Telliamed was written by a French diplomat, Benoît de Maillet (1656-1738). It circulated as an unpublished manuscript in the 1720s but was not published until 1748, ten years after de Maillet’s death. (During those years, his text was edited by others, apparently to bring it into conformity with church dogma. According to the Wikipedia article about de Maillet, the translation of Telliamed published in 1968 by the University of Illinois Press provides the best reconstruction of the text as de Maillet wrote it.)
The book attracted sufficient attention that it was soon translated and published in English in 1750 as Telliamed: Or, Discourses Between an Indian Philosopher and a French Missionary, on the Diminution of the Sea, the Formation of the Earth, the Origin of Men and Animals, And other Curious Subjects, relating to Natural History and Philosophy.
De Maillet used Telliamed to present provocative ideas about the history of our planet and its inhabitants – long before James Hutton (1726-1797), Georges Buffon (1707-1788), Georges Cuvier (1769-1832), Jean-Baptiste Lamarck (1744-1829), Charles Lyell (1797-1875), Robert Chambers (1802-1871), Alfred Russel Wallace (1823-1913), and Charles Darwin (1809-1882) wrote on these subjects.
The basic thesis of Telliamed is that our planet was once entirely covered with water, but the seas have been slowly receding into a void. This physical explanation makes no sense today. Nonetheless, Telliamed was an attempt to understand the natural world based on observations and questions – not based on religious texts and dogma. In other words, we should try to read from the book of nature itself.
Consider, for example, that Telliamed (1750 edition, pp. 106-107) has seen and wondered about fossil seashells on high mountains far from the sea:
“In a Word, if it was not so ; if the Waves in every Part of our Globe had not been, at least, equal to the Tops of our highest Mountains, how could we in the Composition of the most elevated Places find the same Substances, which at present she produces on her Shores ? … How could they be inserted in the Stones of the Mountains in these Places ?”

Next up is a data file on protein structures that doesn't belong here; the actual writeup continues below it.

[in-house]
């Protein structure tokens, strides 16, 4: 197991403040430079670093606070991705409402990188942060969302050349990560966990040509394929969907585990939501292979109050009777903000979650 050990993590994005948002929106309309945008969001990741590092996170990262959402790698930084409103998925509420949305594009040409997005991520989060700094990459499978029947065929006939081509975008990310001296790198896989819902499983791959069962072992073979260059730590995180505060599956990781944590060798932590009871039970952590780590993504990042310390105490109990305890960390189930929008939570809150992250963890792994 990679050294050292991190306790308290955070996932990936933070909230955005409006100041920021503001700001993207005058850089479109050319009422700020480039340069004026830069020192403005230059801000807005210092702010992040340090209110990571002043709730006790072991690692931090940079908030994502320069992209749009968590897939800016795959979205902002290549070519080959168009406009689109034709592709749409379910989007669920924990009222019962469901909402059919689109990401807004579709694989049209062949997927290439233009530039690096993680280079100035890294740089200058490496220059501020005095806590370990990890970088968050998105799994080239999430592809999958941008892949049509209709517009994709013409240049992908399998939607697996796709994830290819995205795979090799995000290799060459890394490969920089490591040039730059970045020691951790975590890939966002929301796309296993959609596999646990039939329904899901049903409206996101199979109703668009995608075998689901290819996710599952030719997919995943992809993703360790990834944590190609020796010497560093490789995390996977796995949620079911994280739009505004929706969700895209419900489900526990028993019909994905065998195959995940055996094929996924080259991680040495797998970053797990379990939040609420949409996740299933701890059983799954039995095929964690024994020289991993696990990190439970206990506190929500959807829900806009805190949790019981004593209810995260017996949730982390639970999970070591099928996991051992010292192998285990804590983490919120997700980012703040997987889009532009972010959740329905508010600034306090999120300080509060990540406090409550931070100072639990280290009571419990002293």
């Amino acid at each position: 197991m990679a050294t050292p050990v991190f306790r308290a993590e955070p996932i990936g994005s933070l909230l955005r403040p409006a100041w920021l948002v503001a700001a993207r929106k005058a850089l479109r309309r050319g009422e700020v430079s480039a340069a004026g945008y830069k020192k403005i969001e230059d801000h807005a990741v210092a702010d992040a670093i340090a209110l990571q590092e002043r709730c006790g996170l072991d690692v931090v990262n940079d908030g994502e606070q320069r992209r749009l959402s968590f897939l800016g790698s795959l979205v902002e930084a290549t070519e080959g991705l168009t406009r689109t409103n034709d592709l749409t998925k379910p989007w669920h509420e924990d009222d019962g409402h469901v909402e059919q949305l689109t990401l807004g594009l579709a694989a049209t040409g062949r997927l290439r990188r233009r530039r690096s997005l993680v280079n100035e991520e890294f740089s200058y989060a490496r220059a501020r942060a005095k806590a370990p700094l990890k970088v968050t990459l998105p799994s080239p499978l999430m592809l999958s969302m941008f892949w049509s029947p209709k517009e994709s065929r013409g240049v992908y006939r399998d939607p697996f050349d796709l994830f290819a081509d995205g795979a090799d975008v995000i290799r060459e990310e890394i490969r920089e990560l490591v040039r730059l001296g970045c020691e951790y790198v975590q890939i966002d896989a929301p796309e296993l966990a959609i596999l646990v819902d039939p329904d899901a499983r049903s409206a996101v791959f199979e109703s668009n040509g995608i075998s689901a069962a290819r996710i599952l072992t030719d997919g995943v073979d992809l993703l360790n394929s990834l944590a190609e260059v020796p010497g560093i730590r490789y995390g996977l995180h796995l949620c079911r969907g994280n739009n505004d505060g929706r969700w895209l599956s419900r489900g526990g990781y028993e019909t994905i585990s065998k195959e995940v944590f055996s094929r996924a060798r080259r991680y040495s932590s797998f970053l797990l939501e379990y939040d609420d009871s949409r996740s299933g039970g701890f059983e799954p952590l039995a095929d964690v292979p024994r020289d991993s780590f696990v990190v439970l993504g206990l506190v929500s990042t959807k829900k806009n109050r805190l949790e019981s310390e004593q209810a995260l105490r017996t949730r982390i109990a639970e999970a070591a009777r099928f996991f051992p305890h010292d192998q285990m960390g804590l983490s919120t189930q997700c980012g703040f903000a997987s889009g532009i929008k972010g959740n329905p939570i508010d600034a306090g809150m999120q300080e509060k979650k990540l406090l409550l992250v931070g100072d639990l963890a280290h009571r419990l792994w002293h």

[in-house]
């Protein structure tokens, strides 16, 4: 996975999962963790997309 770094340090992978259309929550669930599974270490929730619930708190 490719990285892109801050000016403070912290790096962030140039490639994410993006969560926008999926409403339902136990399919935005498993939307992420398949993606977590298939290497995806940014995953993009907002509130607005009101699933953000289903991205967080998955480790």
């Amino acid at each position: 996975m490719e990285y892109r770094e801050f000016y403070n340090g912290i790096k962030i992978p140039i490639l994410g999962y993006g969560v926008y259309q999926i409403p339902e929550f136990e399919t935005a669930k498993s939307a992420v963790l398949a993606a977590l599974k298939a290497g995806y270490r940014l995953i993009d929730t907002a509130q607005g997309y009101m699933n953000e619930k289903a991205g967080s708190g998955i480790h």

Many of the observations and interpretations in Telliamed are wrong, and some seem a bit crazy today. For example, Telliamed (pp. 220-221) proposes that birds came from flying fish:
“Who can doubt that from the volatile Fish sprung our Birds, which raise themselves in the Air ;”
– although the rest of this sentence brings to mind Neil Shubin, Tiktaalik, and Your Inner Fish –
“… and from those which creep in the Sea, arose our terrestrial Animals, which have neither a Disposition to fly, nor the Art of raising themselves above the Earth ?”
But these insights and errors about nature, while fascinating, are not the reason that this book is one of my all-time favorites. Rather, I admire the author’s voice, calling out across nearly three centuries, that we should keep religious prejudices and dogma out of science. This appeal comes at the start of the book (p. 2), when the “Indian Philosopher” responds to the queries of the “French Missionary”:
“I asked him concerning his Country, his Name, his Family, his Religion, and the Motives of his Travelling ; he accordingly spoke to me nearly in the following Manner :”
Understanding the history of the world based on evidence, rather than religious dogma, was a radical idea in its day. De Maillet probably feared ridicule and persecution. The printers of dangerous books also wanted protections, lest they be charged with blasphemy. And so de Maillet took precautions. He dedicated the book (image below)
“To the illustrious Cyrano de Bergerac, Author of the imaginary Travels thro’ the Sun and Moon.”
De Bergerac had written L’Autre Monde ou les États et Empires de la Lune – an early work of science fiction, and so this dedication might have allowed the defense that de Maillet’s work, too, was intended as fiction. Also, the French Missionary always speaks of nature through his conversations with the Indian Philosopher, thus merely repeating the speculations of another person rather than offering the ideas as his own.
At the same time, de Maillet managed to be provocative. Giving the Indian Philosopher his own name spelled backwards hardly hid his identity. And the book is written as a six-day conversation that seems intended to mirror the six days of creation in Genesis.
Most importantly, Benoît de Maillet was eager to convince his audience that an understanding of nature should be based on observations and questioning rather than religious authority.